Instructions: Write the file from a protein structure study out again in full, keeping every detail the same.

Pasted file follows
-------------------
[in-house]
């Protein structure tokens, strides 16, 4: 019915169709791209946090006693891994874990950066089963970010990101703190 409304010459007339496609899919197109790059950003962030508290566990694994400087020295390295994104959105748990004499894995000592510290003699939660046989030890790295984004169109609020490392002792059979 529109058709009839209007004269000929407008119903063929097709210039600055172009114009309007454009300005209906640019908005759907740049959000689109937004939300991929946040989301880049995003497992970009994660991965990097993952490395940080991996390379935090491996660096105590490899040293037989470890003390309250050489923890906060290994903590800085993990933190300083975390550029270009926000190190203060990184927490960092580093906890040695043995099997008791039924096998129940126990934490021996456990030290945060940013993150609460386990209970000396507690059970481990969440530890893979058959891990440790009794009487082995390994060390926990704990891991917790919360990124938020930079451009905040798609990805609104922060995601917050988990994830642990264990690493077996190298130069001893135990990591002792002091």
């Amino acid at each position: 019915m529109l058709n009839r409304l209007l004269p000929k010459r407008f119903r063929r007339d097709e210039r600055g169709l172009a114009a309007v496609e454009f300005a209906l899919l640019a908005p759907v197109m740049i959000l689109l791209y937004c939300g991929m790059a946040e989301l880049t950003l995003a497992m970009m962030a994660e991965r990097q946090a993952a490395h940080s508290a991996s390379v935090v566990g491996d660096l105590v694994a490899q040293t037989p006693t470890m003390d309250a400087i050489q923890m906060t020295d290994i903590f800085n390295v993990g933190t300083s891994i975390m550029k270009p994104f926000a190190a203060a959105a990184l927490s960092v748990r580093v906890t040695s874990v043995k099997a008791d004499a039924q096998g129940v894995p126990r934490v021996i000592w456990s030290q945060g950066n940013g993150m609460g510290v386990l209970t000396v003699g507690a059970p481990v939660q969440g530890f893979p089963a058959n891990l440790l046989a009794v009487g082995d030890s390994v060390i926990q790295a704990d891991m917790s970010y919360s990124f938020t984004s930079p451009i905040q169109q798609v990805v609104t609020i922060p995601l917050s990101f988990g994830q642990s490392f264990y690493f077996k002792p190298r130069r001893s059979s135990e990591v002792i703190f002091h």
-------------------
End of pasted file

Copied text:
[in-house]
């Protein structure tokens, strides 16, 4: 019915169709791209946090006693891994874990950066089963970010990101703190 409304010459007339496609899919197109790059950003962030508290566990694994400087020295390295994104959105748990004499894995000592510290003699939660046989030890790295984004169109609020490392002792059979 529109058709009839209007004269000929407008119903063929097709210039600055172009114009309007454009300005209906640019908005759907740049959000689109937004939300991929946040989301880049995003497992970009994660991965990097993952490395940080991996390379935090491996660096105590490899040293037989470890003390309250050489923890906060290994903590800085993990933190300083975390550029270009926000190190203060990184927490960092580093906890040695043995099997008791039924096998129940126990934490021996456990030290945060940013993150609460386990209970000396507690059970481990969440530890893979058959891990440790009794009487082995390994060390926990704990891991917790919360990124938020930079451009905040798609990805609104922060995601917050988990994830642990264990690493077996190298130069001893135990990591002792002091």
């Amino acid at each position: 019915m529109l058709n009839r409304l209007l004269p000929k010459r407008f119903r063929r007339d097709e210039r600055g169709l172009a114009a309007v496609e454009f300005a209906l899919l640019a908005p759907v197109m740049i959000l689109l791209y937004c939300g991929m790059a946040e989301l880049t950003l995003a497992m970009m962030a994660e991965r990097q946090a993952a490395h940080s508290a991996s390379v935090v566990g491996d660096l105590v694994a490899q040293t037989p006693t470890m003390d309250a400087i050489q923890m906060t020295d290994i903590f800085n390295v993990g933190t300083s891994i975390m550029k270009p994104f926000a190190a203060a959105a990184l927490s960092v748990r580093v906890t040695s874990v043995k099997a008791d004499a039924q096998g129940v894995p126990r934490v021996i000592w456990s030290q945060g950066n940013g993150m609460g510290v386990l209970t000396v003699g507690a059970p481990v939660q969440g530890f893979p089963a058959n891990l440790l046989a009794v009487g082995d030890s390994v060390i926990q790295a704990d891991m917790s970010y919360s990124f938020t984004s930079p451009i905040q169109q798609v990805v609104t609020i922060p995601l917050s990101f988990g994830q642990s490392f264990y690493f077996k002792p190298r130069r001893s059979s135990e990591v002792i703190f002091h």